Those funding issues were exacerbated by the two-year budget deadlock.
Things have gotten better in recent years ... better, of course, being a relative term. An actual budget in place helps. The new school funding formula will funnel extra dollars into the neediest districts. And, in this budget cycle the General Assembly lived up to its new commitment to education and pumped an extra $350 million into education.
But, as teachers like Brooke Crombar could tell you: The education system is still underfunded.
A recent survey in U.S. News and World Report rated Illinois 32nd among the states in higher education and 14th in pre-K through 12th grade. A Forbes magazine study ranked Illinois as the 13th most educated state and 19th in terms of the quality of education provided by state schools.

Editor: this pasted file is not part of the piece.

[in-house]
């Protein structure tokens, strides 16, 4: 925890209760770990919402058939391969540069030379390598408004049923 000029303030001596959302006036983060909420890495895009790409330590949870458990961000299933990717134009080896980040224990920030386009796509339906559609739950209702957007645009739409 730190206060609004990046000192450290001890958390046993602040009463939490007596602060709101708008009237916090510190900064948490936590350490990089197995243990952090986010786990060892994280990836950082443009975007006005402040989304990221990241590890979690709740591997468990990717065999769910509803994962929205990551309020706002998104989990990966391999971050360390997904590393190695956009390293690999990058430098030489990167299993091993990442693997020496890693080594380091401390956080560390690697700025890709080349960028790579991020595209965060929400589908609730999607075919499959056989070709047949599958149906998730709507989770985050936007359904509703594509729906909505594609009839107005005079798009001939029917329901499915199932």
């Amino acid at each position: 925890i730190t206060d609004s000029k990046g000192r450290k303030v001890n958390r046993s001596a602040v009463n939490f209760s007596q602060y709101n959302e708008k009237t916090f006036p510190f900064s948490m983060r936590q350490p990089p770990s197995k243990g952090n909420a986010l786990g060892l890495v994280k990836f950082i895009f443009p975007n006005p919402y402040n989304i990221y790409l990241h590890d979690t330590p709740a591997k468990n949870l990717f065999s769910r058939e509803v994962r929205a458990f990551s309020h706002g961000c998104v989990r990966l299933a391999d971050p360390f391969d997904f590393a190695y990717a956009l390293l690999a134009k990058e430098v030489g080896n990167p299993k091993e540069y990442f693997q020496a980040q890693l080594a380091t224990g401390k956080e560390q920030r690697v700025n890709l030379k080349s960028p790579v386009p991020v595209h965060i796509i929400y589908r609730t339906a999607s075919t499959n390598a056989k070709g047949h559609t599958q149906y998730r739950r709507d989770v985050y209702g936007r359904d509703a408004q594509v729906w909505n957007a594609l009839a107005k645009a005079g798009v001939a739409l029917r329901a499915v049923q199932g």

While not horrible, it’s unacceptable for a state with Illinois’ resources. But, those rankings aren’t likely to improve if students have to rely on the generosity of strangers for reading materials. It’s a matter of the state living up to its constitutionally stated obligations.
September 15, 2018
The (Crystal Lake) Northwest Herald
Thumbs-up to informed decisions, better government
Thumbs-up: To informed decisions. A few weeks ago, Gov. Bruce Rauner unveiled a new website, ILCollege2Career.com, intended to give the state’s high school students and their families virtual reams of information about Illinois colleges and universities. The big-picture focus is on convincing Illinois students to stay in state and effectively prepare to become desirable employees, but we’re impressed with the stated approach to that goal, which is by offering detailed analysis of schools broken down by academic programs and looking at the success of graduates.
High schoolers now can consider their higher education options by looking at information on cost to attend, debt levels for graduates and the likelihood of graduating on time. This isn’t just a Rauner initiative; it’s a partnership involving the state Board of Higher Education, Community College Board, Student Assistance Commission and Department of Employment Security.